Indian regulator: Drugs may be relabeled with new MRPs | Additional vaccines made mandatory in France | Study of oral biologic tackles peanut allergies
July 13, 2017
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Indian regulator: Drugs may be relabeled with new MRPs
Indian drugmakers may relabel old medicine stocks with revised maximum retail prices resulting from the Goods and Services Tax, according to the country's Central Drugs Standard Control Organization.
The Economic Times (India) (7/10) 
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Additional vaccines made mandatory in France
Eight vaccines were added to France's list of mandatory vaccines: pertussis, pneumonia, meningitis C, hepatitis B, mumps, rubella, influenza and measles. Sanofi, which produces some of the vaccines, is ready for the increased demand, according to the company.
In-Pharma Technologist (7/11) 
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Study of oral biologic tackles peanut allergies
Study of oral biologic tackles peanut allergies
(Saul Loeb/AFP/Getty Images)
Aimmune Therapeutics is testing an oral biologic, AR101, as a peanut protein desensitizing agent. The study, which enrolled its first patient in the UK and plans to include 160 European children and adolescents, builds on midstage trials that successfully desensitized 90% of subjects to the protein equivalent of about two peanuts.
PharmaTimes (U.K.) (7/12) 
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Scottish regulator rejects Actelion's pulmonary arterial hypertension drug
Actelion's Uptravi, or selexipag, was rejected by the Scottish Medicines Consortium for use in adult patients with functional class III pulmonary arterial hypertension, whose condition is not sufficiently controlled with dual oral combination therapy and who are considered for inhaled iloprost treatment. The committee's decision came in part because it could not compare long-term benefits of selexipag and iloprost because of lack of long-term data, Actelion said.
PharmaTimes (U.K.) (7/11) 
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Ipsen's Cabometyx for kidney cancer gains NICE backing
A final guidance document has been issued by the National Institute for Health and Care Excellence recommending the use of Ipsen's Cabometyx, or cabozantinib, as a treatment for patients with kidney cancer, a change in the institute's previous decision to reject the drug. Ipsen addressed the institute's concerns by comparing the drug with other medicines often used in the National Health Service and lowering its cost.
European Pharmaceutical Review (U.K.) (7/10) 
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Asia Pacific
GMP issues at Biocon plant could delay approval of 3 Mylan biosimilars
Regulators from France uncovered 35 Good Manufacturing Practice problems at Biocon's fill/finish plant in Bangalore, India, during inspections related to the manufacturing of three of the company's biosimilars -- Fulphila, or pegfilgrastim; Ogivri, or trastuzumab; and Semglee, or insulin glargine -- which it is developing and commercializing in partnership with Mylan. The inspection was part of the European Medicines Agency's approval process for the drugs; French officials said the treatments should not be approved until the GMP issues have been resolved.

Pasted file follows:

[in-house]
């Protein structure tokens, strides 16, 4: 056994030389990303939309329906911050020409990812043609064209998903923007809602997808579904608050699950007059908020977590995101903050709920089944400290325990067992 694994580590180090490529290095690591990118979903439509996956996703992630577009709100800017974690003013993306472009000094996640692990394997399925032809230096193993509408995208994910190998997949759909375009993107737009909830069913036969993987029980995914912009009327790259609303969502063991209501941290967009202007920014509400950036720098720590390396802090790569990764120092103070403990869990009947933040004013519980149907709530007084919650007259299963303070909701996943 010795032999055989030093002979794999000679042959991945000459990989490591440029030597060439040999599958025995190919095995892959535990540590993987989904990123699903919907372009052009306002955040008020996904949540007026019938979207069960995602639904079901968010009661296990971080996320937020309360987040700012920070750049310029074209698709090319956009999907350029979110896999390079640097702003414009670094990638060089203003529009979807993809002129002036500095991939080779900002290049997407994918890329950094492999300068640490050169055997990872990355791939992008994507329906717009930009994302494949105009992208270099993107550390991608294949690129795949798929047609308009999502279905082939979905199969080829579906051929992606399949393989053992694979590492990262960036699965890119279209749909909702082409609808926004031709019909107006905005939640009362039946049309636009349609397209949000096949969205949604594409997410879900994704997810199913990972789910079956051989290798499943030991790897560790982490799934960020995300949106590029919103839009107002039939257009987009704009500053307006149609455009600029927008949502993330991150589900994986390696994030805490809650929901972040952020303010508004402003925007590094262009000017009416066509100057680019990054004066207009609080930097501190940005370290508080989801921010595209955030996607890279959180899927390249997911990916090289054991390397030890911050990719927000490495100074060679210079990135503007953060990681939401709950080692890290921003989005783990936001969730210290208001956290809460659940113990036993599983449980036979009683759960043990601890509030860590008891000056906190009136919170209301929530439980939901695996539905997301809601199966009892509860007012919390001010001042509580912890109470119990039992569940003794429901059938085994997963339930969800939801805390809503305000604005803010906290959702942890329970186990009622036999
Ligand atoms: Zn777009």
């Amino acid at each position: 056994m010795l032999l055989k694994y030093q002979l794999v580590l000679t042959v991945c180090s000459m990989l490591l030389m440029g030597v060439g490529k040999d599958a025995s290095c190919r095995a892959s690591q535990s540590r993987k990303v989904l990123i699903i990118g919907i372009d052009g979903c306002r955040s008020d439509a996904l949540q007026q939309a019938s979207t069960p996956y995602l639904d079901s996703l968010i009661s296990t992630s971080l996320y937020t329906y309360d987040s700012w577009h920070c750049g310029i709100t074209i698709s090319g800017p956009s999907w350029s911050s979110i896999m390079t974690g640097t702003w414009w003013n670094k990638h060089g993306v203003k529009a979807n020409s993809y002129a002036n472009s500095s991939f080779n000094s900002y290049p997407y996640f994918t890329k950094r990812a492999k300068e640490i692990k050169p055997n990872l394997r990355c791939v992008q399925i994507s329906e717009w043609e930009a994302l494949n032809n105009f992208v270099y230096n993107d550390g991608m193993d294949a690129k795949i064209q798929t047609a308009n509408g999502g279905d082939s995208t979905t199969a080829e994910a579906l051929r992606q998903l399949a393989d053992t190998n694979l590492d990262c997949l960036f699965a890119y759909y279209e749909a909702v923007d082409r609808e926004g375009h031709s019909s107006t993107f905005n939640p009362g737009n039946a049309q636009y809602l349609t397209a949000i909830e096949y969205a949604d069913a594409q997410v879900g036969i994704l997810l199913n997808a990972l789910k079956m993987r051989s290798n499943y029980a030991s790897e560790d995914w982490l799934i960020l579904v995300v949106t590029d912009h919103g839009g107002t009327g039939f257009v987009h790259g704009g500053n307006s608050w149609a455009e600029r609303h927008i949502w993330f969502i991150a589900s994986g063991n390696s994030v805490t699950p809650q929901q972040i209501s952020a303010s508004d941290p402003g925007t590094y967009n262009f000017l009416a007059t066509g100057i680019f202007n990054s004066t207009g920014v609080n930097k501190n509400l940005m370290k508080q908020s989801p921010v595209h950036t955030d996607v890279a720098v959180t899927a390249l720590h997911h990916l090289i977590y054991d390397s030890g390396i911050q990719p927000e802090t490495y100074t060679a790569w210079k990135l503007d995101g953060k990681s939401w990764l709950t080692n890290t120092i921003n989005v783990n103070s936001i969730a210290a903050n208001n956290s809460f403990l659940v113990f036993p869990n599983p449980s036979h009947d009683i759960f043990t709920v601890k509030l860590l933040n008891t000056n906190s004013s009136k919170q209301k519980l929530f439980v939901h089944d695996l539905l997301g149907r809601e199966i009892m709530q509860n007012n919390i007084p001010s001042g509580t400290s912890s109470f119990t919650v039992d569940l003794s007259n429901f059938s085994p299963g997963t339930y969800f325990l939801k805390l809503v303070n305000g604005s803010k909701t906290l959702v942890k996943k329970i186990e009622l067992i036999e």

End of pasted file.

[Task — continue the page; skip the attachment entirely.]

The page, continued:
In-Pharma Technologist (7/10) 
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Singapore to launch trial using stem cell therapies to treat liver cirrhosis
Researchers at Singapore's National University Hospital will conduct a study on patients with liver cirrhosis that will utilize stem cell treatments to boost liver function. The four-year trial will recruit 46 patients and is financed by the National Medical Research Council.
The Straits Times (Singapore) (free content) (7/11) 
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North America
Novartis' CAR-T therapy for blood cancers reviewed by FDA
Novartis' CAR-T therapy for blood cancers reviewed by FDA
(Sebastien Bozon/Getty Images)
The FDA was set to decide Wednesday on CTL019, an experimental immunotherapy developed by Novartis as a treatment for hematologic cancers, and it could become the first chimeric antigen receptor T-cell therapy approved by the agency. The treatment has kept 57 pediatric patients with acute lymphoblastic leukemia alive for 17 months in a trial of 68 critically ill patients and has led to some patients becoming cancer free, but safety remains a concern because of the therapy's serious side effects, which vary from patient to patient.
Reuters (7/11),  The Washington Post (tiered subscription model) (7/11) 
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FDA allows Fabry drug submission without additional testing
The FDA has told Amicus it will be allowed to resubmit its Fabry disease candidate migalastat without undergoing additional tests, a move that may signal a change at the FDA. Under the previous administration, Amicus was asked to do additional safety studies that would have caused a delay of several years in potential approval.
FierceBiotech (7/11) 
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List of Class II device types exempt from 510(k) requirements finalized by FDA
A final list of 1,003 Class II medical device types exempted from premarket notification requirements under the 21st Century Cures Act, along with new product codes, has been released by the FDA. Companies that have pending 510(k) submissions for devices included on the list should discuss with the 510(k) lead reviewer if their device falls within the exemption's general limitations or if review needs to continue, the agency said.
Regulatory Focus (7/10) 
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